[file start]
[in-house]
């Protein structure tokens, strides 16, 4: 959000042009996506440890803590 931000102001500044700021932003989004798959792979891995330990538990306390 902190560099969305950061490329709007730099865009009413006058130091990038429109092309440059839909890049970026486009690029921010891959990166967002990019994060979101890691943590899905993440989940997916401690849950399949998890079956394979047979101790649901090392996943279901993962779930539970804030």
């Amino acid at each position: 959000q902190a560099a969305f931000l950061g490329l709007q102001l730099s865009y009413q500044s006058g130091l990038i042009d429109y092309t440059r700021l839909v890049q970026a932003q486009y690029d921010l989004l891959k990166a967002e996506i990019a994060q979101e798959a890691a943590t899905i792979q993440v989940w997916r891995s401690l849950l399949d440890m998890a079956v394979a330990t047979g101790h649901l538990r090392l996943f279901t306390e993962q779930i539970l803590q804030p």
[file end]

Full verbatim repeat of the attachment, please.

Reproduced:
[in-house]
């Protein structure tokens, strides 16, 4: 959000042009996506440890803590 931000102001500044700021932003989004798959792979891995330990538990306390 902190560099969305950061490329709007730099865009009413006058130091990038429109092309440059839909890049970026486009690029921010891959990166967002990019994060979101890691943590899905993440989940997916401690849950399949998890079956394979047979101790649901090392996943279901993962779930539970804030």
């Amino acid at each position: 959000q902190a560099a969305f931000l950061g490329l709007q102001l730099s865009y009413q500044s006058g130091l990038i042009d429109y092309t440059r700021l839909v890049q970026a932003q486009y690029d921010l989004l891959k990166a967002e996506i990019a994060q979101e798959a890691a943590t899905i792979q993440v989940w997916r891995s401690l849950l399949d440890m998890a079956v394979a330990t047979g101790h649901l538990r090392l996943f279901t306390e993962q779930i539970l803590q804030p």